Tuesday, March 19, 2019

Ultimate vintage MTB shootout Part 1 - The introduction

I've had this idea to write a traditional bike shootout ever since I started this blog, I just never thought I'd lead with three bikes I never even heard of when I got into vintage MTBs. I always figured I'd compare a Klein, Yeti or Fat Chance, but seat time, experience and a bit of fortune has led me in a slightly different direction. 

I've written at length about each of these three bikes before, you can check out the photo galleries and ride reports for each of these if you go back a few posts on my blog, but I recently got the idea that comparing them to each other would make for a good time and a fun read. 

I suppose the big question is why compare three seemingly similar bikes rather than a more diverse representation? Over the past several years I've had the chance to ride a good number of what many would consider great riding vintage mountain bikes. That list includes heavy hitters like a Fat Chance Yo Eddy, Yeti FRO/ARC, Klein Adroit, Bradbury Manitou, Grove Innovations Hard Core and Mantis Valkyrie to name a few. All of these and several others have spent a fair amount of time in my regular rotation until these bikes arrived. I still love the Hard Core and Valkyrie but I tend to reach for one of these three more often. Maybe one day I will do a broader comparison or shootout featuring those or other bikes. While it may be news to some, I and many others consider the Cunningham as one of the best rigid bikes ever made and arguably THE best vintage mountain bike. The Phoenix was meant to be derivative of that design that were available to the public, so it stands to reason that they should also be amazing bikes. So, at the moment the thing I want to investigate is whether WTB improved on the Cunningham design in someway and was there any further improvement in going from steel to Titanium? Each of these bikes has a unique character and disposition on the trail and my experience with them thus far leads me to believe that comparing and contrasting them by riding them on the same trails and capturing not only the objective differences such as segment time or speed etc, but also getting into the more subtle and subjective aspects of how each bike dealt with the terrain should yield a clear winner. Not saying it's going to be easy, but I do think it'll be fun.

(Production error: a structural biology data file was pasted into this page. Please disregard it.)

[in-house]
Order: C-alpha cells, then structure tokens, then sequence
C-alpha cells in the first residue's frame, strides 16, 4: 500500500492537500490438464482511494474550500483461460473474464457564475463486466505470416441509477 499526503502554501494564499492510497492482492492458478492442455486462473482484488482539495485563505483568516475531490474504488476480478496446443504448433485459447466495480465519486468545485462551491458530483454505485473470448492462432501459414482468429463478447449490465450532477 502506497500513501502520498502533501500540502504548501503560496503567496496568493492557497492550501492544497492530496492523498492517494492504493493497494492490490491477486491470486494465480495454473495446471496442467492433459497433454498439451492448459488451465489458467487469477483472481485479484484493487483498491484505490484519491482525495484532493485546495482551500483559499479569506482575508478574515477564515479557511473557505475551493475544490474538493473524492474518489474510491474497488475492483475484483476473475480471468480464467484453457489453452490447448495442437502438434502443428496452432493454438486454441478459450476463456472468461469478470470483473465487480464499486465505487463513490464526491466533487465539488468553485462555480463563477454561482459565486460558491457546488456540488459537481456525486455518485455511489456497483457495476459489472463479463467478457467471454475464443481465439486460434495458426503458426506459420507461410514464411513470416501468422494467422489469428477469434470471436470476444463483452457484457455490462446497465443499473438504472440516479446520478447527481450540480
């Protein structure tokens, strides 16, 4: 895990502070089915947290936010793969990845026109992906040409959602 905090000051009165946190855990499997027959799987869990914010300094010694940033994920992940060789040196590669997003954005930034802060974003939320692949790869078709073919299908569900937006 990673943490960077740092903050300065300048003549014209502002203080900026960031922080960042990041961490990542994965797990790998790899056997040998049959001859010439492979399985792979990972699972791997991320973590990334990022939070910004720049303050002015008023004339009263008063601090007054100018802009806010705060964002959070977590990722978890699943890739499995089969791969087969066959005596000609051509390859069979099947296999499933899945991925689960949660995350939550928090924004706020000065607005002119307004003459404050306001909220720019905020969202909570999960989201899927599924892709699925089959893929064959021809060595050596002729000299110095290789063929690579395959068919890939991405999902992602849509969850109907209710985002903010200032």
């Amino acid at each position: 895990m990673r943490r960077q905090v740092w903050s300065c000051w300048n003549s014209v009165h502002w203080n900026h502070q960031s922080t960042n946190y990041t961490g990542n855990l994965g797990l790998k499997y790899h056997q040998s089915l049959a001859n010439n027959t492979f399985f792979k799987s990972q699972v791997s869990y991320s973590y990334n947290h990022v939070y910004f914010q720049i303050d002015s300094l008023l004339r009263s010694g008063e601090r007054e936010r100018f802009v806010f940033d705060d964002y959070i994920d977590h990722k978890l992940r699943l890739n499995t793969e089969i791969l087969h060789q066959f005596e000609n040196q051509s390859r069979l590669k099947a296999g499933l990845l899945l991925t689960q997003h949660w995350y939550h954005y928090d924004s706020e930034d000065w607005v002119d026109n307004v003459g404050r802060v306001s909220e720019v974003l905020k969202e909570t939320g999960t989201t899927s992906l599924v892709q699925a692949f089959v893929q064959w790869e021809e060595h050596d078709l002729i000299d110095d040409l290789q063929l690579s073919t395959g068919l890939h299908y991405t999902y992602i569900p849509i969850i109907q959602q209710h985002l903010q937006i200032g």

Over the next couple weeks I plan to ride each bike twice on a loop I'm very familiar with and one that has a lot of diverse terrain including, punchy climbs, tight and fast single track, couple technical sections and a few longer climbs to boot. I'll log times for each bike and take some notes on how they managed each part of the trail and then report on the results in as concise of a way as I can.

Obviously I'll need to find a way to normalize for the Judy fork on the Ti Phoenix, but other than that the bikes are equipped similarly enough that the comparison should be fair across the board.

1992 Cunningham Racer

Key Specs : Front and rear WTB TCs modified by CC, 118/140 hub spacing, CC made Type 2 fork, oversize FASP, Cunningham stem and 28" Ti bar, blend of Shimano M900 XTR and M735 XT with an 8-spd 12-32 cassette and 26/36/46 front rings on Specialized cranks, Onza Canis 2.25 tires. 

Weight : 24.56 lbs

Quick summary : One of my all time favorite bikes, fits me like a glove and probably the one bike here I have the most hours on. The ride is stiff though comfortable for long hauls, handling is precise and predictable, not as toss-able as the others.

1997 WTB Phoenix Ti (original prototype)

Key Specs : Front WTB LL and rear WTB TCs, 100/140 hub spacing, RS judy fork with speed springs and Risse GEM cartridge, oversize WTB post, WTB stem and 27" Ti bar, blend of Shimano M900 XTR and Suntour XC-PRO with an XT 8-spd 11-28 cassette and 20/32/42 front rings on Suntour MD cranks, Onza Canis 2.25 tires

Weight : 25.73 lbs

Quick summary : My most modern bike, and consistently the one I log my fastest times with regardless of terrain. Extremely compliant frame with probably the most versatile drivetrain combo I've ever assembled. 

1994 WTB Phoenix SE (lightweight prototype)

Key Specs : Front and rear WTB TCs, 100/135 hub spacing, Potts made Type 2 fork (suspension corrected), oversize WTB post, WTB stem and 27" Ti bar, Shimano M900 XTR drivetrain with an 8-spd 12-32 cassette and 26/36/46 front rings, Schwalbe Nobby Nic 2.25 tires

Weight : 24.89 lbs

Quick summary : The newest addition to my WTB lineup and my recent go to bike. Not as stiff as the Cunningham, whippy handling that makes for a very easy to throw around bike.